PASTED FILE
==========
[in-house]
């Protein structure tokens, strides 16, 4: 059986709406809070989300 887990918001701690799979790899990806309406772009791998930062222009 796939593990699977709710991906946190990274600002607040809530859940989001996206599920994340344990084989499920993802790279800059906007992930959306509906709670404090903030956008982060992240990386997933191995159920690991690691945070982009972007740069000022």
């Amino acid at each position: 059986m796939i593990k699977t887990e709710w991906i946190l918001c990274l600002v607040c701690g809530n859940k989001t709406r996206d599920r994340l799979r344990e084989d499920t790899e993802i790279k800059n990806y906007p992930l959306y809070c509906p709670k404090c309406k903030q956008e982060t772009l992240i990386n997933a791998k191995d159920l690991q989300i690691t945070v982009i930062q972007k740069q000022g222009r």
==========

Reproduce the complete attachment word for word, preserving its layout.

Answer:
[in-house]
């Protein structure tokens, strides 16, 4: 059986709406809070989300 887990918001701690799979790899990806309406772009791998930062222009 796939593990699977709710991906946190990274600002607040809530859940989001996206599920994340344990084989499920993802790279800059906007992930959306509906709670404090903030956008982060992240990386997933191995159920690991690691945070982009972007740069000022």
């Amino acid at each position: 059986m796939i593990k699977t887990e709710w991906i946190l918001c990274l600002v607040c701690g809530n859940k989001t709406r996206d599920r994340l799979r344990e084989d499920t790899e993802i790279k800059n990806y906007p992930l959306y809070c509906p709670k404090c309406k903030q956008e982060t772009l992240i990386n997933a791998k191995d159920l690991q989300i690691t945070v982009i930062q972007k740069q000022g222009r």